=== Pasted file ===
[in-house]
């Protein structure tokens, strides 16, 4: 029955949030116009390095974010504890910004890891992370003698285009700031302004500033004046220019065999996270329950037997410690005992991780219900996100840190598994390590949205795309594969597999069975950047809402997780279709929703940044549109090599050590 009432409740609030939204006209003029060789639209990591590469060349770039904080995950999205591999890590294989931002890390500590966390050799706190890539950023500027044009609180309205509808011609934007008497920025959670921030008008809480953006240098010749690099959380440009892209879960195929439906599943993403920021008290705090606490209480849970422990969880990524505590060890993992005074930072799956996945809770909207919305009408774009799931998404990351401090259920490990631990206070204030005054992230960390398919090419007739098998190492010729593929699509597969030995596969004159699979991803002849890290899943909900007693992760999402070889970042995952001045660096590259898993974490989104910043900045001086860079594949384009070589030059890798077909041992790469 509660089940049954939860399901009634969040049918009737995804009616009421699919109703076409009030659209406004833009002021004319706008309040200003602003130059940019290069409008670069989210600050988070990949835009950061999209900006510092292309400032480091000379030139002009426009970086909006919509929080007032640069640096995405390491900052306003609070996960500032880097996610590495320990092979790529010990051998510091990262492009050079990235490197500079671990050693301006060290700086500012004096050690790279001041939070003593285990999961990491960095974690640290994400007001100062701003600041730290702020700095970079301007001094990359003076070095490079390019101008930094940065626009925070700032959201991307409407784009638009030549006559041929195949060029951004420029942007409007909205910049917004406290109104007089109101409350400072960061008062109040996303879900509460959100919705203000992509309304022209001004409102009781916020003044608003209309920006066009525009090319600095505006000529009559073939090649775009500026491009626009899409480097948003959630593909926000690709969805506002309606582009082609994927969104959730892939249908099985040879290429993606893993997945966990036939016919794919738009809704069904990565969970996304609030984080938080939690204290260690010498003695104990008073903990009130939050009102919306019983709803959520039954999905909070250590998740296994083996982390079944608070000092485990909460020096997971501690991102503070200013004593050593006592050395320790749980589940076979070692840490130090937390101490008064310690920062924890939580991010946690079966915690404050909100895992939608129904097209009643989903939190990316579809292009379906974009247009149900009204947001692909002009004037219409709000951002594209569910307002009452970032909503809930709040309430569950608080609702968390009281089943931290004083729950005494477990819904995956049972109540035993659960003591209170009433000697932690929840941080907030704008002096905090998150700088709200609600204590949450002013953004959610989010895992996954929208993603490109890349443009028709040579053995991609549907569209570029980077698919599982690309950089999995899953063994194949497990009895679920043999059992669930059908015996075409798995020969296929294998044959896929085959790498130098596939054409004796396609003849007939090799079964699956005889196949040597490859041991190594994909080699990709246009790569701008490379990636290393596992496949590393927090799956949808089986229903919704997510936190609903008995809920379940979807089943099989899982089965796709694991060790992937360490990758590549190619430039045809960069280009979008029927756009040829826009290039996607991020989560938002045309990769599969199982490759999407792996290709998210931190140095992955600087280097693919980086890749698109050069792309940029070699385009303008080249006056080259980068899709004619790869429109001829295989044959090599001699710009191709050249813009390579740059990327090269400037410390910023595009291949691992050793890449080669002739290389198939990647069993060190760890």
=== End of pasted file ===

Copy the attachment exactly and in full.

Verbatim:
[in-house]
């Protein structure tokens, strides 16, 4: 029955949030116009390095974010504890910004890891992370003698285009700031302004500033004046220019065999996270329950037997410690005992991780219900996100840190598994390590949205795309594969597999069975950047809402997780279709929703940044549109090599050590 009432409740609030939204006209003029060789639209990591590469060349770039904080995950999205591999890590294989931002890390500590966390050799706190890539950023500027044009609180309205509808011609934007008497920025959670921030008008809480953006240098010749690099959380440009892209879960195929439906599943993403920021008290705090606490209480849970422990969880990524505590060890993992005074930072799956996945809770909207919305009408774009799931998404990351401090259920490990631990206070204030005054992230960390398919090419007739098998190492010729593929699509597969030995596969004159699979991803002849890290899943909900007693992760999402070889970042995952001045660096590259898993974490989104910043900045001086860079594949384009070589030059890798077909041992790469 509660089940049954939860399901009634969040049918009737995804009616009421699919109703076409009030659209406004833009002021004319706008309040200003602003130059940019290069409008670069989210600050988070990949835009950061999209900006510092292309400032480091000379030139002009426009970086909006919509929080007032640069640096995405390491900052306003609070996960500032880097996610590495320990092979790529010990051998510091990262492009050079990235490197500079671990050693301006060290700086500012004096050690790279001041939070003593285990999961990491960095974690640290994400007001100062701003600041730290702020700095970079301007001094990359003076070095490079390019101008930094940065626009925070700032959201991307409407784009638009030549006559041929195949060029951004420029942007409007909205910049917004406290109104007089109101409350400072960061008062109040996303879900509460959100919705203000992509309304022209001004409102009781916020003044608003209309920006066009525009090319600095505006000529009559073939090649775009500026491009626009899409480097948003959630593909926000690709969805506002309606582009082609994927969104959730892939249908099985040879290429993606893993997945966990036939016919794919738009809704069904990565969970996304609030984080938080939690204290260690010498003695104990008073903990009130939050009102919306019983709803959520039954999905909070250590998740296994083996982390079944608070000092485990909460020096997971501690991102503070200013004593050593006592050395320790749980589940076979070692840490130090937390101490008064310690920062924890939580991010946690079966915690404050909100895992939608129904097209009643989903939190990316579809292009379906974009247009149900009204947001692909002009004037219409709000951002594209569910307002009452970032909503809930709040309430569950608080609702968390009281089943931290004083729950005494477990819904995956049972109540035993659960003591209170009433000697932690929840941080907030704008002096905090998150700088709200609600204590949450002013953004959610989010895992996954929208993603490109890349443009028709040579053995991609549907569209570029980077698919599982690309950089999995899953063994194949497990009895679920043999059992669930059908015996075409798995020969296929294998044959896929085959790498130098596939054409004796396609003849007939090799079964699956005889196949040597490859041991190594994909080699990709246009790569701008490379990636290393596992496949590393927090799956949808089986229903919704997510936190609903008995809920379940979807089943099989899982089965796709694991060790992937360490990758590549190619430039045809960069280009979008029927756009040829826009290039996607991020989560938002045309990769599969199982490759999407792996290709998210931190140095992955600087280097693919980086890749698109050069792309940029070699385009303008080249006056080259980068899709004619790869429109001829295989044959090599001699710009191709050249813009390579740059990327090269400037410390910023595009291949691992050793890449080669002739290389198939990647069993060190760890």